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David Dennis / Special to The Californian Liberty Patriots' Joey Rossi (4) is completely shocked by the call of the home plate umpire as he calls the runner out.

It's a numbers game that's played out in all Kern County high school sports that use officials throughout the school year.

There's always a scramble to have enough officials.

"In football, we have mid-70s and we could use 90," said Randy Horne, president of the Kern County Officials Association.

"Soccer? I'm not sure of the numbers but we could use more."

Baseball umpires available total only in the 50s. "We could use upwards of 60 to 65," Horne said.

The KCOA, founded in 1939, supplies officials for high school football, soccer, basketball, wrestling, volleyball, baseball and softball. Horne said the present membership is about 300.

They'll work games at 24 local schools, ranging from the high-enrollment Bakersfield city high schools to rural schools with fewer than 500 students.

Officials are assigned to varsity, junior varsity and frosh-soph games.

Horne said there can be a 20 percent increase in new officials for a given sport from one year to the next. But it's also common for 10 percent or more who quit from the previous season.

"It's a struggle," Horne said.

Some officials have been doing it for decades.

"A lot of the veteran officials are aging. We know this," Horne said. "We're trying to back-fill."

Retaining young officials who are just starting out can be a challenge.

If you officiate, you'd better have thick skin because you're going to receive some verbal abuse.

"If you're wearing a striped shirt, you're going to get yelled at. It goes with the territory," Horne said.

Nick Ellis is a former longtime official in Kern County and former KCOA president who still teaches baseball umpire techniques for the North Bakersfield Parks and Recreation District. Ellis was a guest on the May 15 BVarsity Live podcast.

One of the subjects of that show focused on baseball umpiring. The topic was triggered from an incident where Frontier baseball coach John Moncier was suspended from that coaching job for the rest of the season after a heated argument with umpire Mike Gibson following his ejection from a game.

Ellis talked about the difficulty keeping umpires, particularly young umpires who are just starting out.

"We have a numbers problem in Kern County that is a national problem as well," Ellis said. "The problem is nobody wants to umpire because most people ... don't want to go out there to get yelled at, screamed at and shown up. And that's just the way it is."

Said Horne: "We're human. We do the best we can to make the best judgment calls. If you make mistakes, you can't correct them. We just try to make sure not to make the same mistake again."

Horne said the KCOA's goal is to help officials improve.

"It's a job that's needed that a lot of people don't want to do," he said. "All you can do is educate the people. We do the training and get the experience. We'll mess up once in awhile, but by in large we get the calls right."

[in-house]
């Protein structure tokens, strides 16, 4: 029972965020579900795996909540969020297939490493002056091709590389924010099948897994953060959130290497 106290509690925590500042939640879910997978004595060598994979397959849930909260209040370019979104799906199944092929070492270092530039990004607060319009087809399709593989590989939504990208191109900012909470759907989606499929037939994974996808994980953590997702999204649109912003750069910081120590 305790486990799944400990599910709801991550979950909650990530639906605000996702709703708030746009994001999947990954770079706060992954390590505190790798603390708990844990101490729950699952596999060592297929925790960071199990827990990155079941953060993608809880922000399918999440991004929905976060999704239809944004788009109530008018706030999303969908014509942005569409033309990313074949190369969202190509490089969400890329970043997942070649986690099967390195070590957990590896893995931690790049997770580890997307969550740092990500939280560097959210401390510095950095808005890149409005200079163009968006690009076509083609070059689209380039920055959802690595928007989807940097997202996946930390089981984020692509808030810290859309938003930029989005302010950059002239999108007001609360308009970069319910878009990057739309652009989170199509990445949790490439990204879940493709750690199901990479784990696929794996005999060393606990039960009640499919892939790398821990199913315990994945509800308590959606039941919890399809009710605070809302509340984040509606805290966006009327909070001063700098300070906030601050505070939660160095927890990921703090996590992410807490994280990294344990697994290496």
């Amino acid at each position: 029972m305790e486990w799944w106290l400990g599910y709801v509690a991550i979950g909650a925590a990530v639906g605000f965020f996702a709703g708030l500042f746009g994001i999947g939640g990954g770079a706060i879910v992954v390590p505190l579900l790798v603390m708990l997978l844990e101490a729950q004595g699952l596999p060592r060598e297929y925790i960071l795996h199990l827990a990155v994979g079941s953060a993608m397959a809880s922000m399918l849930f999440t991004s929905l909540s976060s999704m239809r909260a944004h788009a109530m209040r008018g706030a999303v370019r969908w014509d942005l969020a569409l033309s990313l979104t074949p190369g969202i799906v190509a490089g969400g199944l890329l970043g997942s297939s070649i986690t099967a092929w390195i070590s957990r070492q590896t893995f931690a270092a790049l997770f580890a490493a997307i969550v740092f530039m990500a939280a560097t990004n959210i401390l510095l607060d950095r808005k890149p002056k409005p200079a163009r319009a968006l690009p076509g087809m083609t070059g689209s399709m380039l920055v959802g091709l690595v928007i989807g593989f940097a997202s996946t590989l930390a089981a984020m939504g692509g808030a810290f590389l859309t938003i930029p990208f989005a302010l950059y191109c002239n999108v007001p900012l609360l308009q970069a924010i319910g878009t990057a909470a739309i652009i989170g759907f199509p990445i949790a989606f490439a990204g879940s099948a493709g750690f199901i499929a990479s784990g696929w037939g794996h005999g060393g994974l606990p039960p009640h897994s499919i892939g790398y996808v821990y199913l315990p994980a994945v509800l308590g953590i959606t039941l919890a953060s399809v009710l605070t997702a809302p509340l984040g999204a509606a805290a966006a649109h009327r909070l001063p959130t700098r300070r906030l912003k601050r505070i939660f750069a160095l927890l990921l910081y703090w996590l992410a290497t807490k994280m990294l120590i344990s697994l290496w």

One of the challenges for baseball and softball officials is the mid-afternoon starting game times. Most of the other sports the KCOA works have early evening starting times.

Those working 9-to-5 Monday through Friday jobs aren't available to umpire 4 p.m. baseball and softball games.

Ellis laid out a scenario as if a help-wanted ad was placed for prospective baseball and softball officials.

"Wanted: umpires; 4 o'clock. You need to take off work early. You can't see your kids until after the game. We're not sure when it's going to be over.

"And the way it is right now, probably the end of your first year, you're going to be seeing coaches that have been around baseball for many years ... and they may or may not take a piece of you, and you're not going to be able to say much because you don't know what to do yet.

"Would you like this job for $50 a game?"

Officials do get paid, but nothing close to the hundreds of dollars per game top-level college officials receive.

The CIF Central Section pays the same whether officials are from the Fresno, Visalia or Kern County areas, Horne said.

Thom Simmons, director of communications for the CIF Southern Section, said the economy plays a part in the struggle to attract officials.

Boron, Mojave, Desert, Maricopa and Ridgecrest schools Burroughs and Immanuel Christian are Kern County's Southern Section schools.

The Southern Section has 572 members, the largest section in California. The Central Section has 104 schools.

"It used to be a labor of love, something to do as a hobby," Simmons said. "Because of the economy, it's not that way any more. You're looking to supplement your income and you're not paid enough to do that."

Football officials are paid higher than other sports, Simmons said, saying the per-game pay for the regular season is $77 to $79, the low $80s in early round playoffs and $94 for championship games.

The Central Section pays its football officials between $54 and $79 per game depending on level, while officials in other sports earn between $31 and $70 depending on sport, level and position.

"Football pays better, a lot better than some sports," Simmons said. "But at the end of the day, people fail to remember that it's a revenue sport that can support them. That why you see them paid more money."

This isn't something to do if all you're focused on is money, Simmons said.

"At the end of the day, they must feel the passion to be an official," he said. "It's not a lot of money. You're not making a fortune. You may supplement your income a little bit but you're not provided enough to take a vacation to Hawaii.

"You must be out there for the passion of it."

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